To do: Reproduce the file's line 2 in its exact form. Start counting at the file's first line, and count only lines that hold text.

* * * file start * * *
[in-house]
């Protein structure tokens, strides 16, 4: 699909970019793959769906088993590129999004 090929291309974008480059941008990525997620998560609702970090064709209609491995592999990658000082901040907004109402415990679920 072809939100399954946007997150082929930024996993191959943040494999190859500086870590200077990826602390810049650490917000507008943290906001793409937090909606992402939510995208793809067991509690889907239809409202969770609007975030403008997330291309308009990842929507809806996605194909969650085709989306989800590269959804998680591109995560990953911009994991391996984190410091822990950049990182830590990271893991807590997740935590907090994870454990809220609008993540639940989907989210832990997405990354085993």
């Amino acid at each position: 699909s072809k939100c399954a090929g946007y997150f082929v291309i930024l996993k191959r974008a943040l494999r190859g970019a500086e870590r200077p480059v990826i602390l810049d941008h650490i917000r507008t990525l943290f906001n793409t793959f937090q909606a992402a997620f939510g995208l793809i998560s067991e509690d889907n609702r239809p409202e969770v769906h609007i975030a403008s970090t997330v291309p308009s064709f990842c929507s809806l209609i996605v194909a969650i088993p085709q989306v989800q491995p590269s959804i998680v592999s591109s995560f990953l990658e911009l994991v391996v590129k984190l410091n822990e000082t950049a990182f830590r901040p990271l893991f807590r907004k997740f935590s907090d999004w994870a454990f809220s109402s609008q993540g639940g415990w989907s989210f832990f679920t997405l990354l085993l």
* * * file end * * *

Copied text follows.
């Protein structure tokens, strides 16, 4: 699909970019793959769906088993590129999004 090929291309974008480059941008990525997620998560609702970090064709209609491995592999990658000082901040907004109402415990679920 072809939100399954946007997150082929930024996993191959943040494999190859500086870590200077990826602390810049650490917000507008943290906001793409937090909606992402939510995208793809067991509690889907239809409202969770609007975030403008997330291309308009990842929507809806996605194909969650085709989306989800590269959804998680591109995560990953911009994991391996984190410091822990950049990182830590990271893991807590997740935590907090994870454990809220609008993540639940989907989210832990997405990354085993």